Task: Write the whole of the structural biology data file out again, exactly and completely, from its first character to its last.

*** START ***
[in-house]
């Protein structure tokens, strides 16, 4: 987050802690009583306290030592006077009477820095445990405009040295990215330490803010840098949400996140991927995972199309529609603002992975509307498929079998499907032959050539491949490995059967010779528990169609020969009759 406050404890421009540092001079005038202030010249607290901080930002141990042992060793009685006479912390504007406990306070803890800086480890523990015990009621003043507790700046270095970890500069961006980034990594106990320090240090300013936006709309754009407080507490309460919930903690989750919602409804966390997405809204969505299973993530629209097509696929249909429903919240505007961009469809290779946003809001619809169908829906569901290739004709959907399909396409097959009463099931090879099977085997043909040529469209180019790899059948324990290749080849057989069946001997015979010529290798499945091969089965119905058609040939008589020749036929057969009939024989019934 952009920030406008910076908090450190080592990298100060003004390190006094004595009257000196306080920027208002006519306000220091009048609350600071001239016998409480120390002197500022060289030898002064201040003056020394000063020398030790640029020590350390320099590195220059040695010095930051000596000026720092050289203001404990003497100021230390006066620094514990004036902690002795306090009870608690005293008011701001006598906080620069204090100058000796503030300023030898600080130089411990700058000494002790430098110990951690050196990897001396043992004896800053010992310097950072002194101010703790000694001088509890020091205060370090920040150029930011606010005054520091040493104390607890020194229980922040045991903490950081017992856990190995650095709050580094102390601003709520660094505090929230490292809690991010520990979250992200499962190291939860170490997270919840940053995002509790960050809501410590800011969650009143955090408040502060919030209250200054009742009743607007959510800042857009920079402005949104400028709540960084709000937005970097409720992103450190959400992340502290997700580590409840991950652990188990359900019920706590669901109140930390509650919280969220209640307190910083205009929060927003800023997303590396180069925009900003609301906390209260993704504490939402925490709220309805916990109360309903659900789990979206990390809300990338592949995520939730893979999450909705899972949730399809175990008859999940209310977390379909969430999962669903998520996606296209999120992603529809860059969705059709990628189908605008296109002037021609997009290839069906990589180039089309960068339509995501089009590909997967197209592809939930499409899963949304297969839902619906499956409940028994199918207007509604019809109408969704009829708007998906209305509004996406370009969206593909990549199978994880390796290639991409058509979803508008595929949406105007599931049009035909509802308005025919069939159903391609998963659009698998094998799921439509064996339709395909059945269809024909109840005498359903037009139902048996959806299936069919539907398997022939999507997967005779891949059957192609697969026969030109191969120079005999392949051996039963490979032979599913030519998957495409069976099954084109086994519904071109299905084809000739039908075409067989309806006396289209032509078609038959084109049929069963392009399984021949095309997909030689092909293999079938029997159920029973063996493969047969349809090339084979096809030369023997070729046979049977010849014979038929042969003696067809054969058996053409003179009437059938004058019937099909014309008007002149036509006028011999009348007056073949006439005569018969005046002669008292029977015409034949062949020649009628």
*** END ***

[in-house]
């Protein structure tokens, strides 16, 4: 987050802690009583306290030592006077009477820095445990405009040295990215330490803010840098949400996140991927995972199309529609603002992975509307498929079998499907032959050539491949490995059967010779528990169609020969009759 406050404890421009540092001079005038202030010249607290901080930002141990042992060793009685006479912390504007406990306070803890800086480890523990015990009621003043507790700046270095970890500069961006980034990594106990320090240090300013936006709309754009407080507490309460919930903690989750919602409804966390997405809204969505299973993530629209097509696929249909429903919240505007961009469809290779946003809001619809169908829906569901290739004709959907399909396409097959009463099931090879099977085997043909040529469209180019790899059948324990290749080849057989069946001997015979010529290798499945091969089965119905058609040939008589020749036929057969009939024989019934 952009920030406008910076908090450190080592990298100060003004390190006094004595009257000196306080920027208002006519306000220091009048609350600071001239016998409480120390002197500022060289030898002064201040003056020394000063020398030790640029020590350390320099590195220059040695010095930051000596000026720092050289203001404990003497100021230390006066620094514990004036902690002795306090009870608690005293008011701001006598906080620069204090100058000796503030300023030898600080130089411990700058000494002790430098110990951690050196990897001396043992004896800053010992310097950072002194101010703790000694001088509890020091205060370090920040150029930011606010005054520091040493104390607890020194229980922040045991903490950081017992856990190995650095709050580094102390601003709520660094505090929230490292809690991010520990979250992200499962190291939860170490997270919840940053995002509790960050809501410590800011969650009143955090408040502060919030209250200054009742009743607007959510800042857009920079402005949104400028709540960084709000937005970097409720992103450190959400992340502290997700580590409840991950652990188990359900019920706590669901109140930390509650919280969220209640307190910083205009929060927003800023997303590396180069925009900003609301906390209260993704504490939402925490709220309805916990109360309903659900789990979206990390809300990338592949995520939730893979999450909705899972949730399809175990008859999940209310977390379909969430999962669903998520996606296209999120992603529809860059969705059709990628189908605008296109002037021609997009290839069906990589180039089309960068339509995501089009590909997967197209592809939930499409899963949304297969839902619906499956409940028994199918207007509604019809109408969704009829708007998906209305509004996406370009969206593909990549199978994880390796290639991409058509979803508008595929949406105007599931049009035909509802308005025919069939159903391609998963659009698998094998799921439509064996339709395909059945269809024909109840005498359903037009139902048996959806299936069919539907398997022939999507997967005779891949059957192609697969026969030109191969120079005999392949051996039963490979032979599913030519998957495409069976099954084109086994519904071109299905084809000739039908075409067989309806006396289209032509078609038959084109049929069963392009399984021949095309997909030689092909293999079938029997159920029973063996493969047969349809090339084979096809030369023997070729046979049977010849014979038929042969003696067809054969058996053409003179009437059938004058019937099909014309008007002149036509006028011999009348007056073949006439005569018969005046002669008292029977015409034949062949020649009628």